The Effects of Pulse Pressure Water Gun Technology on Rusty Crayfish (Orconectes rusticus) and Round Goby (Neogobius melanostomus) Non-Native Egg Predators in Lake Michigan

Monday, August 18, 2014: 4:20 PM
2101 (Centre des congrès de Québec // Québec City Convention Centre)
Randall M. Claramunt , Fisheries Division, Michigan Department of Natural Resources, Charlevoix, MI
Matthew E. Herbert , The Nature Conservancy, Lansing, MI
Tracy L. Galarowicz , Biology, Central Michigan University, Mount Pleasant, MI
W. Lindsay Chadderton , The Nature Conservancy, South Bend, IN
Jackson Gross , Aquatic Nuisance Species, Smith-Root, Inc., Vancouver, WA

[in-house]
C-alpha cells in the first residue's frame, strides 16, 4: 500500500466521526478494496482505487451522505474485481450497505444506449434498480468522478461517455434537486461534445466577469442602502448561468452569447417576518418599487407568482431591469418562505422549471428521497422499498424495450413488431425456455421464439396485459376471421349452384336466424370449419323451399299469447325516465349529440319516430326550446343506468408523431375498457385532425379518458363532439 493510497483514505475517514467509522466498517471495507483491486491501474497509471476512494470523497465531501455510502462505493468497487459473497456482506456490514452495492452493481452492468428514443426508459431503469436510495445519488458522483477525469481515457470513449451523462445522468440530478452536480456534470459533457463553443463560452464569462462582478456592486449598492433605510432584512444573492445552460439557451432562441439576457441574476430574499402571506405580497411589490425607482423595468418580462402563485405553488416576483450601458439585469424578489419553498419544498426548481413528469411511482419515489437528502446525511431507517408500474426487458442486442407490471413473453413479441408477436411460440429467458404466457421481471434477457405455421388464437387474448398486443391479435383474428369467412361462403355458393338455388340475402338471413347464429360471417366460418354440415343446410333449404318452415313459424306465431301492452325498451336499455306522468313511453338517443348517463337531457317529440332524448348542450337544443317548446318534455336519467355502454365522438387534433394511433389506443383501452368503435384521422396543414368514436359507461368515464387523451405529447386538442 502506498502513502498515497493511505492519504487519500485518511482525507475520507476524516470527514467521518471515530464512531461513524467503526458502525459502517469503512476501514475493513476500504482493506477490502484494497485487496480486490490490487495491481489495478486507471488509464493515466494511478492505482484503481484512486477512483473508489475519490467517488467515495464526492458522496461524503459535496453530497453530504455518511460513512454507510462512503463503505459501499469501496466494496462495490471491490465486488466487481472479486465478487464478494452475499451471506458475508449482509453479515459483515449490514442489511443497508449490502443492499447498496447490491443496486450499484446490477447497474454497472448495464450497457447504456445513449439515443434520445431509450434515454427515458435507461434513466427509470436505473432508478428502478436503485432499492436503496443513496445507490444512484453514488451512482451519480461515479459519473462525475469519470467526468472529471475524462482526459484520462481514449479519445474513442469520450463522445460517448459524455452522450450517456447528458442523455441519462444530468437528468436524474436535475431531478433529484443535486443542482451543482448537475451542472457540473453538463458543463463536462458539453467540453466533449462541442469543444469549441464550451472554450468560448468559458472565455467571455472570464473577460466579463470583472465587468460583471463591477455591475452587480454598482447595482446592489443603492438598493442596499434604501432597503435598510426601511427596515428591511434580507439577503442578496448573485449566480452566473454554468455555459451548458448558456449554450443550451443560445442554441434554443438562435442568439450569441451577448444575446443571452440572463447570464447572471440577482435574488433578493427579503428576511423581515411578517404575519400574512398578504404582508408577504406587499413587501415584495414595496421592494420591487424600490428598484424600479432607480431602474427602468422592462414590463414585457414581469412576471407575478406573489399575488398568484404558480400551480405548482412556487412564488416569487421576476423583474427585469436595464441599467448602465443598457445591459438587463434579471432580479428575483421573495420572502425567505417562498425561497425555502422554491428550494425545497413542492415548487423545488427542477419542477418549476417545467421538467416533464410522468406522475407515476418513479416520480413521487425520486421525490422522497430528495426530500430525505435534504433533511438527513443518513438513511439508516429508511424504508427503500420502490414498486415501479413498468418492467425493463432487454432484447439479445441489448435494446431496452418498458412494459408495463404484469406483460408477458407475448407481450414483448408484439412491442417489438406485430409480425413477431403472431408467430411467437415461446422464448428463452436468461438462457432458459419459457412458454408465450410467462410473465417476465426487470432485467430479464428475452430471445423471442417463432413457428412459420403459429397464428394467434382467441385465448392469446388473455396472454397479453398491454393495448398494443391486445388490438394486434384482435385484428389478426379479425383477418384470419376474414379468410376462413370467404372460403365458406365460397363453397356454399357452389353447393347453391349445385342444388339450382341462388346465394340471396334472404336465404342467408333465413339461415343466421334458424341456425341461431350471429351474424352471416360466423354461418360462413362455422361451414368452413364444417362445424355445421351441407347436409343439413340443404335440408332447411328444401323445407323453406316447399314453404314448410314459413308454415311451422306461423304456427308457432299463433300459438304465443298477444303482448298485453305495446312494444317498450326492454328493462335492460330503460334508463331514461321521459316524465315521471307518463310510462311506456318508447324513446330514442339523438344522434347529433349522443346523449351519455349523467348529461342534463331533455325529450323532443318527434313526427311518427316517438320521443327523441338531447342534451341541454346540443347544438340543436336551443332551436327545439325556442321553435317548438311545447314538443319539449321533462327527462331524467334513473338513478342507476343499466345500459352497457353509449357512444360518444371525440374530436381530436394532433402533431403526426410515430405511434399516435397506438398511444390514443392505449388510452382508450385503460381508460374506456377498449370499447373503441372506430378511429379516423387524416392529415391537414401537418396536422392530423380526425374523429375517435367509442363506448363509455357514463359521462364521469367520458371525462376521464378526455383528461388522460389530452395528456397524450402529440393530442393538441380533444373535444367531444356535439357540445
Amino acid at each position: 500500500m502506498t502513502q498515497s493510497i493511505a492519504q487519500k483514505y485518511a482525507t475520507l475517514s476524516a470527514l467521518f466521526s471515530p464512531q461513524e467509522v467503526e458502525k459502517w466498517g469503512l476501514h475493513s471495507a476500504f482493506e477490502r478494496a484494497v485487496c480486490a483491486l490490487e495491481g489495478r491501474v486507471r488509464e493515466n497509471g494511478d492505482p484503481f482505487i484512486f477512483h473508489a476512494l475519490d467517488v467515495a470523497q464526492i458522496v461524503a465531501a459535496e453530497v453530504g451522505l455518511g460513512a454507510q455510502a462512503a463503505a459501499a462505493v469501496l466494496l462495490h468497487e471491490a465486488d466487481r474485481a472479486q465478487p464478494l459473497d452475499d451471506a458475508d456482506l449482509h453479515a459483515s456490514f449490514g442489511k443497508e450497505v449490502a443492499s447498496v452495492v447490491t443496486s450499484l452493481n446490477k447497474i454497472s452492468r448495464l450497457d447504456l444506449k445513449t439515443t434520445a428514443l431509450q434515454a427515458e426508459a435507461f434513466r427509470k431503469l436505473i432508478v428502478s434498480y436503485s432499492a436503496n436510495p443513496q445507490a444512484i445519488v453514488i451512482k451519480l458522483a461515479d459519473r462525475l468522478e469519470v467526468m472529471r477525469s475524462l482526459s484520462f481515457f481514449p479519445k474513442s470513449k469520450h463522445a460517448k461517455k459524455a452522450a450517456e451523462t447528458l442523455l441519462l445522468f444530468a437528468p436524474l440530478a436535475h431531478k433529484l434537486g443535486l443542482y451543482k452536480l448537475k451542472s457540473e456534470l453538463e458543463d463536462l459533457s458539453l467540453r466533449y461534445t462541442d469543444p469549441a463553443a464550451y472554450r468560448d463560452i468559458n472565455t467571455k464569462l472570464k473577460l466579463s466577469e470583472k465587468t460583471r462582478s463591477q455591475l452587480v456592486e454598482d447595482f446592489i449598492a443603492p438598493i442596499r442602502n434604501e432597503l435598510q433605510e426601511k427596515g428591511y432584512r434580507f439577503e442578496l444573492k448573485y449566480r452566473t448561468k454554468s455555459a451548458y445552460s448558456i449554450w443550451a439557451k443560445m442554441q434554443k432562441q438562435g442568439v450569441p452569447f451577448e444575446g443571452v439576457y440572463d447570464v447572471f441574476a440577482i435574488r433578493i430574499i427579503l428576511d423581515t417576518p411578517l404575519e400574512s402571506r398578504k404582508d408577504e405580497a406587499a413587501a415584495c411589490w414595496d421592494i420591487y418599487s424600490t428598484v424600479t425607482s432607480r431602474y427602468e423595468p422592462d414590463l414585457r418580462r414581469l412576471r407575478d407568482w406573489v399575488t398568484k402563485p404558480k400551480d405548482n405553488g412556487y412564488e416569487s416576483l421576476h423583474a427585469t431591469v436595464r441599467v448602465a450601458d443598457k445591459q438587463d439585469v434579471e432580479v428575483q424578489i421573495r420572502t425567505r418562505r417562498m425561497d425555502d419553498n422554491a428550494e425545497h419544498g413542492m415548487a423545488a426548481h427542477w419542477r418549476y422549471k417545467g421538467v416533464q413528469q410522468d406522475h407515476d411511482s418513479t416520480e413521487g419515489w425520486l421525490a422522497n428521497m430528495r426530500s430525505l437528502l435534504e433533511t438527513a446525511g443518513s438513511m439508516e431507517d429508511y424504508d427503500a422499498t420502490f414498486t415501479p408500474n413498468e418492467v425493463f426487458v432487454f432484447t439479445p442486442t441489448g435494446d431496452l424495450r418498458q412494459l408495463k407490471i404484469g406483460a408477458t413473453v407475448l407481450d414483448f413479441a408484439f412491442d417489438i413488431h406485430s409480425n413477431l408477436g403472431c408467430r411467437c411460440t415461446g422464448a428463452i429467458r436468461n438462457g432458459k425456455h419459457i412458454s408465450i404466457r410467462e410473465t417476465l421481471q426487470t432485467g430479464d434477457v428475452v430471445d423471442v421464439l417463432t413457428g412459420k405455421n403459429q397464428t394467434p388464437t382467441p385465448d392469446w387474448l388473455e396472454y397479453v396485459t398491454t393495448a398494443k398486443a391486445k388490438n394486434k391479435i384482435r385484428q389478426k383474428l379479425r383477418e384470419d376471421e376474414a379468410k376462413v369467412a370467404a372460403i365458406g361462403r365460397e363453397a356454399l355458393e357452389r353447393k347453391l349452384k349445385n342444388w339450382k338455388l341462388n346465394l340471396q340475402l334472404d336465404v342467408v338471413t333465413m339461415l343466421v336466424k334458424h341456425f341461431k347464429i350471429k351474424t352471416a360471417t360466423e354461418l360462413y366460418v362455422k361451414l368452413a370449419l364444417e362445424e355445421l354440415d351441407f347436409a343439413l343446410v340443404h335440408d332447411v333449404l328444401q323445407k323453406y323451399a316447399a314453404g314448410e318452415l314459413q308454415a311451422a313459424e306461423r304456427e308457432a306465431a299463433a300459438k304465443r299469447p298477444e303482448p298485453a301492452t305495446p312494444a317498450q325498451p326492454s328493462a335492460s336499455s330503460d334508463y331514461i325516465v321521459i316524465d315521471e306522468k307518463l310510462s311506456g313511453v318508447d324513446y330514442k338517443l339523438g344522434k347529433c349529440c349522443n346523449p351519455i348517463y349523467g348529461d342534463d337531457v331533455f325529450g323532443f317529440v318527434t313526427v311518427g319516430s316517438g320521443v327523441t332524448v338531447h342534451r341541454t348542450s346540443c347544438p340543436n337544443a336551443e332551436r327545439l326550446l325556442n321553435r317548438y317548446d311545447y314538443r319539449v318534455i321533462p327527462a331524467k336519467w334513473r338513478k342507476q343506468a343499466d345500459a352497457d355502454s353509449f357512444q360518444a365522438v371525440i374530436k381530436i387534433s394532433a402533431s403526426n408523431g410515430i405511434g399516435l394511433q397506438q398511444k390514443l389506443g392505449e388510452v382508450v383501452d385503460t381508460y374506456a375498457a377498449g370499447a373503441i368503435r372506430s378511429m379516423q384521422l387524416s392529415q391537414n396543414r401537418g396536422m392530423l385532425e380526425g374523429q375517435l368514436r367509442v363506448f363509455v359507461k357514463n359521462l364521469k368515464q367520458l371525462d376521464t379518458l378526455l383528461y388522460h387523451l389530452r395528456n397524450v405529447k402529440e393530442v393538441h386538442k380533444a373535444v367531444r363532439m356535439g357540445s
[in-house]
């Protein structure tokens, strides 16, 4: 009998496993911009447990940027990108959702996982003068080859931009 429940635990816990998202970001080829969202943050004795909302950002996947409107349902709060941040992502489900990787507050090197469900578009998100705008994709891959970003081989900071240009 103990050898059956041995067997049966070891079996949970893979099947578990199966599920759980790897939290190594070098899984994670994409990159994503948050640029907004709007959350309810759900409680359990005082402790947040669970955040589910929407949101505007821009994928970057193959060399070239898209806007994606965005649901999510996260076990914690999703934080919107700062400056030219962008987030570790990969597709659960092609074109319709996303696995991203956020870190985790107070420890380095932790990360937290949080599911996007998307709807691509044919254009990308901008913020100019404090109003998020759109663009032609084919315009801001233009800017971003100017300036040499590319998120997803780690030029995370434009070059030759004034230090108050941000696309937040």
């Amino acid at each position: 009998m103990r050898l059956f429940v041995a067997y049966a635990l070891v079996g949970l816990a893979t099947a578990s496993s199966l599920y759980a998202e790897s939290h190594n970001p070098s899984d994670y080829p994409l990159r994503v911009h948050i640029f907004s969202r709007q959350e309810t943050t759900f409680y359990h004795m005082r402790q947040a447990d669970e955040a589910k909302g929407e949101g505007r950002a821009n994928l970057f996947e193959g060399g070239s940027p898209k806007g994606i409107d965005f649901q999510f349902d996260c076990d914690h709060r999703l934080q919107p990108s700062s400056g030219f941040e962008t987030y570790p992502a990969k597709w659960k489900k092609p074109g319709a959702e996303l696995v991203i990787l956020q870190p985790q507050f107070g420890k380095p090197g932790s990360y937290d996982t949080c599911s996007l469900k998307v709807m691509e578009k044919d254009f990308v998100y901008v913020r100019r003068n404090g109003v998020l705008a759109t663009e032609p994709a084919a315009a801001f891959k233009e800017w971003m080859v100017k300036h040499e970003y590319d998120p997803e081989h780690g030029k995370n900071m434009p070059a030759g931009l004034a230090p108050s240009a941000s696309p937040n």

Naturally reproducing populations of lake trout and cisco remain highly suppressed in Lake Michigan, and many conservation plans call for an improved understanding of mitigating factors impeding successful recruitment and implementation of conservation actions. Recovery of lake trout and cisco has suffered due, in part, to poor recruitment resulting from habitat degradation and egg predation from invasive species. Suitable spawning habitats (shallow coastal reefs) are rare and continue to be impacted by near shore hardening, excess nutrients, and anthropogenic changes to coastal sedimentary processes. In September 2013, we tested a 1966 cm3 chambered hydraulic water gun as a tool to suppress invasive rusty crayfish (Orconectes rusticus) and round goby (Neogobius melanostomus), two dominant non-native egg predators that impose a major limitation on native fish egg survival and recruitment. Rock bass (Amblopletis rupestris), a fish species possessing a gas bladder, were included as a positive control for the evaluation of the benthic goby, which lack a gas bladder. Sublethal responses such as effects to hearing organs were also added to select studies as traditional endpoints for lethal fish trauma assessments may no longer be feasible. Underwater acoustic information included amplitude data such as sound pressure levels, and cumulative sound energy levels.